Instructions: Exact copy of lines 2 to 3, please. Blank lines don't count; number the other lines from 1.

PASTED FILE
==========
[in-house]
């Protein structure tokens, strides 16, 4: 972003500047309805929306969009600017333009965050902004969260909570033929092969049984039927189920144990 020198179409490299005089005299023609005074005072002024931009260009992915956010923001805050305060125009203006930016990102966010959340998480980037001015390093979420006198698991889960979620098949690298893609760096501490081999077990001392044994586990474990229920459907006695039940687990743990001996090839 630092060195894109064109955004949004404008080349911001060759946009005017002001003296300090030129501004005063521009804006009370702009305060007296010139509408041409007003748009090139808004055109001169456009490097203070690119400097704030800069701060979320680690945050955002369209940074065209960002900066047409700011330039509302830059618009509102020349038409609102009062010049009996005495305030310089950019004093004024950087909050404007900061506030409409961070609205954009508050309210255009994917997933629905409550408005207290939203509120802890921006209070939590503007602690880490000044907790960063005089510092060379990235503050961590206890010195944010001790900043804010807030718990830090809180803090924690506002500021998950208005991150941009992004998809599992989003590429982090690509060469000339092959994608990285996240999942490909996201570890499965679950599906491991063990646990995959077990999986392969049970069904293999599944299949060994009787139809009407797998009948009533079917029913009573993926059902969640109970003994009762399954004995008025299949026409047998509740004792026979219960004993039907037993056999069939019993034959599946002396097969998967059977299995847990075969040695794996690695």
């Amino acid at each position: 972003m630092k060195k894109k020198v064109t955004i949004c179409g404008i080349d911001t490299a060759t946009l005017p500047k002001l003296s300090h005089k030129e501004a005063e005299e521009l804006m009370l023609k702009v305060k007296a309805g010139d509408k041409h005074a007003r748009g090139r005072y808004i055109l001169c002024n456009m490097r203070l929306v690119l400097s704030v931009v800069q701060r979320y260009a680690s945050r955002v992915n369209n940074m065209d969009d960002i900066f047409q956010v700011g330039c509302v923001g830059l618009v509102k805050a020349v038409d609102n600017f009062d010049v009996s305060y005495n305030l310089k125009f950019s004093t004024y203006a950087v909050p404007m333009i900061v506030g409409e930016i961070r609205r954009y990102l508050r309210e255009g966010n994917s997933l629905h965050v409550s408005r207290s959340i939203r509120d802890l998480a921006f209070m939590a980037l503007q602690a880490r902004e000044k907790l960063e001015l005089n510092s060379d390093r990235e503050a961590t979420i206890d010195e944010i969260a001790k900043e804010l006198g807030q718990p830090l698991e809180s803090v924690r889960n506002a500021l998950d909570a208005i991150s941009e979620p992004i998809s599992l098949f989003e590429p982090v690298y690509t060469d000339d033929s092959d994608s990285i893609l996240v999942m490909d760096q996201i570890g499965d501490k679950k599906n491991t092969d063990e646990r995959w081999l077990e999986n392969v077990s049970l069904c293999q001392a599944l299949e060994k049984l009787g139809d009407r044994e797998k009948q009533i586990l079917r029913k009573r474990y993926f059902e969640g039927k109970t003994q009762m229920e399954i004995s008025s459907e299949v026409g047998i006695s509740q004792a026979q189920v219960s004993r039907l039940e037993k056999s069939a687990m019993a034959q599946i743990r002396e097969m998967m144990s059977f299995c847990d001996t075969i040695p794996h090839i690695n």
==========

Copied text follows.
């Protein structure tokens, strides 16, 4: 972003500047309805929306969009600017333009965050902004969260909570033929092969049984039927189920144990 020198179409490299005089005299023609005074005072002024931009260009992915956010923001805050305060125009203006930016990102966010959340998480980037001015390093979420006198698991889960979620098949690298893609760096501490081999077990001392044994586990474990229920459907006695039940687990743990001996090839 630092060195894109064109955004949004404008080349911001060759946009005017002001003296300090030129501004005063521009804006009370702009305060007296010139509408041409007003748009090139808004055109001169456009490097203070690119400097704030800069701060979320680690945050955002369209940074065209960002900066047409700011330039509302830059618009509102020349038409609102009062010049009996005495305030310089950019004093004024950087909050404007900061506030409409961070609205954009508050309210255009994917997933629905409550408005207290939203509120802890921006209070939590503007602690880490000044907790960063005089510092060379990235503050961590206890010195944010001790900043804010807030718990830090809180803090924690506002500021998950208005991150941009992004998809599992989003590429982090690509060469000339092959994608990285996240999942490909996201570890499965679950599906491991063990646990995959077990999986392969049970069904293999599944299949060994009787139809009407797998009948009533079917029913009573993926059902969640109970003994009762399954004995008025299949026409047998509740004792026979219960004993039907037993056999069939019993034959599946002396097969998967059977299995847990075969040695794996690695």
């Amino acid at each position: 972003m630092k060195k894109k020198v064109t955004i949004c179409g404008i080349d911001t490299a060759t946009l005017p500047k002001l003296s300090h005089k030129e501004a005063e005299e521009l804006m009370l023609k702009v305060k007296a309805g010139d509408k041409h005074a007003r748009g090139r005072y808004i055109l001169c002024n456009m490097r203070l929306v690119l400097s704030v931009v800069q701060r979320y260009a680690s945050r955002v992915n369209n940074m065209d969009d960002i900066f047409q956010v700011g330039c509302v923001g830059l618009v509102k805050a020349v038409d609102n600017f009062d010049v009996s305060y005495n305030l310089k125009f950019s004093t004024y203006a950087v909050p404007m333009i900061v506030g409409e930016i961070r609205r954009y990102l508050r309210e255009g966010n994917s997933l629905h965050v409550s408005r207290s959340i939203r509120d802890l998480a921006f209070m939590a980037l503007q602690a880490r902004e000044k907790l960063e001015l005089n510092s060379d390093r990235e503050a961590t979420i206890d010195e944010i969260a001790k900043e804010l006198g807030q718990p830090l698991e809180s803090v924690r889960n506002a500021l998950d909570a208005i991150s941009e979620p992004i998809s599992l098949f989003e590429p982090v690298y690509t060469d000339d033929s092959d994608s990285i893609l996240v999942m490909d760096q996201i570890g499965d501490k679950k599906n491991t092969d063990e646990r995959w081999l077990e999986n392969v077990s049970l069904c293999q001392a599944l299949e060994k049984l009787g139809d009407r044994e797998k009948q009533i586990l079917r029913k009573r474990y993926f059902e969640g039927k109970t003994q009762m229920e399954i004995s008025s459907e299949v026409g047998i006695s509740q004792a026979q189920v219960s004993r039907l039940e037993k056999s069939a687990m019993a034959q599946i743990r002396e097969m998967m144990s059977f299995c847990d001996t075969i040695p794996h090839i690695n």